Approach and Pedagogy

Sally Walters

How to use this book

Welcome to psychology – the diverse and complex study of us. If you have any interest in people and what makes them tick, and want to learn what the evidence says about human nature, this is the field for you. Before you dive into the material, here is a bit of background on the way this book is structured, and how to learn the material effectively.

Introductory psychology is usually split into two courses, because of the amount of material to cover. For example, about half of the chapters in this book would be used in the first introductory psychology course, with the other half in the second. The specific division of the course into topics varies between institutions. Many instructors cover the foundational material in Chapters 1 and 2 in both courses.

Introductory psychology as a topic is studied by an enormously diverse group of students; many will go on to degrees and careers in other areas, while some will pursue psychology. Some students take their courses in traditional classrooms, while an increasing number are studying online. Demographically, introductory psychology students are adults of all ages, walks of life, and cultural backgrounds. The intent of this textbook is to use plain language as much as possible, avoid jargon, provide up-to-date information on some of the main topics in psychology, and provide a Canadian focus.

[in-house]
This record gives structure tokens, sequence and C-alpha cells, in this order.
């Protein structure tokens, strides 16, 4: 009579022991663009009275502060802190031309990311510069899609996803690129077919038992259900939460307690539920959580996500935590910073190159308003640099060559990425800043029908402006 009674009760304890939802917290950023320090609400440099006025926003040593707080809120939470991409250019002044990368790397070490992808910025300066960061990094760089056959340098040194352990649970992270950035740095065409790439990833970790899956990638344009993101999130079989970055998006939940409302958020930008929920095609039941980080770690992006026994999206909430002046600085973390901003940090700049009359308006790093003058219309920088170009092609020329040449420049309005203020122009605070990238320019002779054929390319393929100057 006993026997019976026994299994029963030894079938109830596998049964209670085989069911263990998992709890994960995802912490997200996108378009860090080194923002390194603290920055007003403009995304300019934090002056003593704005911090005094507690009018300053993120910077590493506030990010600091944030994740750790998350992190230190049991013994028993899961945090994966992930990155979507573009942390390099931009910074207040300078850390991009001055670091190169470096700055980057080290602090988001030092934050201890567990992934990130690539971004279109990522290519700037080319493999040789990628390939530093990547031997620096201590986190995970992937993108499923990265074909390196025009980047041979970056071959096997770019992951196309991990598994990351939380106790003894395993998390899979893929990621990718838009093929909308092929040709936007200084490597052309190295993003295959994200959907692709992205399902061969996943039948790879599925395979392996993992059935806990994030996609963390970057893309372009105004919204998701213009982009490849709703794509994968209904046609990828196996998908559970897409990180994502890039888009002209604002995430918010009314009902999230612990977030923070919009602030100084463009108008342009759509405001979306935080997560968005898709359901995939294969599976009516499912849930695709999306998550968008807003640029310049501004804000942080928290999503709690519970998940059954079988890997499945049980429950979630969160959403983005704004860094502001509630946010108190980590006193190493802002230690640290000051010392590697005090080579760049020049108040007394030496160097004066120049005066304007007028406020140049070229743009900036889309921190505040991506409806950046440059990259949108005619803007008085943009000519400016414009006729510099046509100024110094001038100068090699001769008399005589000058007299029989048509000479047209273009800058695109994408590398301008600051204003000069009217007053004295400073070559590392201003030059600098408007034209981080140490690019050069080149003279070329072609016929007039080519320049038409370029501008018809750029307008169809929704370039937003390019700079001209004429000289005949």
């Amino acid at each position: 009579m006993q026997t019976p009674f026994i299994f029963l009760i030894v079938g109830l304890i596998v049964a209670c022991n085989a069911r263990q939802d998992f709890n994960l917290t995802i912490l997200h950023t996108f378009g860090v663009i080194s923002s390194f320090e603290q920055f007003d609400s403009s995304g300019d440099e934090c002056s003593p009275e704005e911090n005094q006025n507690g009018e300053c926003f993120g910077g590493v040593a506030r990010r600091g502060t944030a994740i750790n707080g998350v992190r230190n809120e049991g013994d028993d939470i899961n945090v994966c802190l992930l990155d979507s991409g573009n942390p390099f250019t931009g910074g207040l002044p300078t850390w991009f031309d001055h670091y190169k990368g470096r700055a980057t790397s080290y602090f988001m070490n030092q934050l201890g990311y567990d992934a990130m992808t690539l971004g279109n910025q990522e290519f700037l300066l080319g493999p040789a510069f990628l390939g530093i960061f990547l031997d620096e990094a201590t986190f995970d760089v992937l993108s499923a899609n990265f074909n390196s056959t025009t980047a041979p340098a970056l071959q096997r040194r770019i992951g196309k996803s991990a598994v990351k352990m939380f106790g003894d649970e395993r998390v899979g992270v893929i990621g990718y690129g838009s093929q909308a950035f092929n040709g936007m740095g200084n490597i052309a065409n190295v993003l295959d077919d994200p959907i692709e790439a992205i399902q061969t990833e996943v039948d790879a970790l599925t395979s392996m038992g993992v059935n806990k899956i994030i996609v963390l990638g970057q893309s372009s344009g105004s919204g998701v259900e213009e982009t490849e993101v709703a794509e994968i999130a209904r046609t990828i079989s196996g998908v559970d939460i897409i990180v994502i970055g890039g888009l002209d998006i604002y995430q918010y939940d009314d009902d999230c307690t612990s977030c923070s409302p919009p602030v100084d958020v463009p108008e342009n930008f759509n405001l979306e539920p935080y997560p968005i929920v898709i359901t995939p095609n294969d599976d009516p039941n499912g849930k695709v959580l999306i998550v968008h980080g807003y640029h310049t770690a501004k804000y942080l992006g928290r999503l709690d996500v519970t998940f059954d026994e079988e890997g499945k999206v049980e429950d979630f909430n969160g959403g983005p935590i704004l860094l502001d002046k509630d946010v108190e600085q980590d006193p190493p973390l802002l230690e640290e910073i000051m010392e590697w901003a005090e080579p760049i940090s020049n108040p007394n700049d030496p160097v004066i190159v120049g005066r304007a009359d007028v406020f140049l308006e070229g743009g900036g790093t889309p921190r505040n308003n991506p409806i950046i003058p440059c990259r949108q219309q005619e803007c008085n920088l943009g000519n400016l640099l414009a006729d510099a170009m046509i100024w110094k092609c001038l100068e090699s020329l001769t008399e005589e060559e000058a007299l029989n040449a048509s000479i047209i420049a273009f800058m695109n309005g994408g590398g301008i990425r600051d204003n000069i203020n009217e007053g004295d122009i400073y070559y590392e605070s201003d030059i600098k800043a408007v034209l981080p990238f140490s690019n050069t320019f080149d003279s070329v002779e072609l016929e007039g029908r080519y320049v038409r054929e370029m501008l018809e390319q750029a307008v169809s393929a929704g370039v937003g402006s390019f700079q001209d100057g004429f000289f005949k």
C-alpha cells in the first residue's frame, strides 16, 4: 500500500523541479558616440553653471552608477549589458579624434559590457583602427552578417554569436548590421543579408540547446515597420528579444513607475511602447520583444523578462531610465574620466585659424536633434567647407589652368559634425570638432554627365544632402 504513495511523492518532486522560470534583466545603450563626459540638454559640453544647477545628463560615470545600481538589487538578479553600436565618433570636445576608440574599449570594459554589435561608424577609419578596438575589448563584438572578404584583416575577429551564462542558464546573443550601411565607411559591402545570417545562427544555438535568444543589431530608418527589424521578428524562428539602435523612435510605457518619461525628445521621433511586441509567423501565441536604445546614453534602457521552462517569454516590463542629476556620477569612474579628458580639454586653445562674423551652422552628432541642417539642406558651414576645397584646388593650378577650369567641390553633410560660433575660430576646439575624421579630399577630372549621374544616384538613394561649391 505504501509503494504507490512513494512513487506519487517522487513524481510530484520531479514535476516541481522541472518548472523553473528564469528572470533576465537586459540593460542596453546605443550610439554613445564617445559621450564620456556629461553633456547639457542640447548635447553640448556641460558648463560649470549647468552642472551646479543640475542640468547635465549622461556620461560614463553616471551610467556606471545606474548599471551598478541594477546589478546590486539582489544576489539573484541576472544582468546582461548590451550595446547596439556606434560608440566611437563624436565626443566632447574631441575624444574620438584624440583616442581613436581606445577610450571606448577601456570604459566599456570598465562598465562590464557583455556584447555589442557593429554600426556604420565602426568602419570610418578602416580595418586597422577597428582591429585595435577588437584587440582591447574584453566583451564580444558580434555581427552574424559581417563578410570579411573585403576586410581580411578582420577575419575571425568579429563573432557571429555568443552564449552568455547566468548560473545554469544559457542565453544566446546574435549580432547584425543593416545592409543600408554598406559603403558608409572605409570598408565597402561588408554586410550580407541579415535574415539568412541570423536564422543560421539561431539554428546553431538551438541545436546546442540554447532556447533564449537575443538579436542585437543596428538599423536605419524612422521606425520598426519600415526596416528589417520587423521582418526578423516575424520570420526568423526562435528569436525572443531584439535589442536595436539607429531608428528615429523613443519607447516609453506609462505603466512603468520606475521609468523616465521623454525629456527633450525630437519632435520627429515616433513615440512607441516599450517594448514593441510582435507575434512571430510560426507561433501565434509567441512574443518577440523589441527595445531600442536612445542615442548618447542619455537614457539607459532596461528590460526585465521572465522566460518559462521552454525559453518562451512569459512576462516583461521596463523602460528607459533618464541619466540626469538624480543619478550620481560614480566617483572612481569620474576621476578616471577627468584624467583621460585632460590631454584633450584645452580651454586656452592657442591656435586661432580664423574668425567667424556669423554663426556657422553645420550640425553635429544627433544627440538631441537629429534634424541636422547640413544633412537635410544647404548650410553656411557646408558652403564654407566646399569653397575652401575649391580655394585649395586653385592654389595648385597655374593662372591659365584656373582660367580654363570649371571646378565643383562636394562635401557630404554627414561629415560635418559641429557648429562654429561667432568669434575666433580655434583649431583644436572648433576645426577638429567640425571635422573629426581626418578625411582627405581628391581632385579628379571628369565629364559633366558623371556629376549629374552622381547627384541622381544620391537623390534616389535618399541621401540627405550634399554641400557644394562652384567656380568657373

As you will see, this textbook contains chapters that appear to be stand-alone – for example, Sensation and Perception is a separate topic from Lifespan Development. Each of the chapters, for the most part, represents a separate area of research and/or practice within psychology; all of these areas have psychologists who specialize in researching and teaching these topics. In this textbook, you are getting a snapshot of a number of specialized topics in an extremely diverse field, and you will get an understanding of how these topics relate to the history of psychology, and of how and what has evolved as the “critical” perspectives in the study human nature. There are things that link all of the chapters together, and these are discussed in Chapters 1 and 2. All psychologists, for example, use the scientific method in their research and teaching. As you work your way through the textbook, remind yourself of the foundational material in Chapters 1 and 2, and reflect on how it applies to the topics discussed in each chapter.

The textbook chapters contain:

  1. Chapter openers — These showcase an interesting real-world example of the material in each chapter and create an interest in learning about the topic.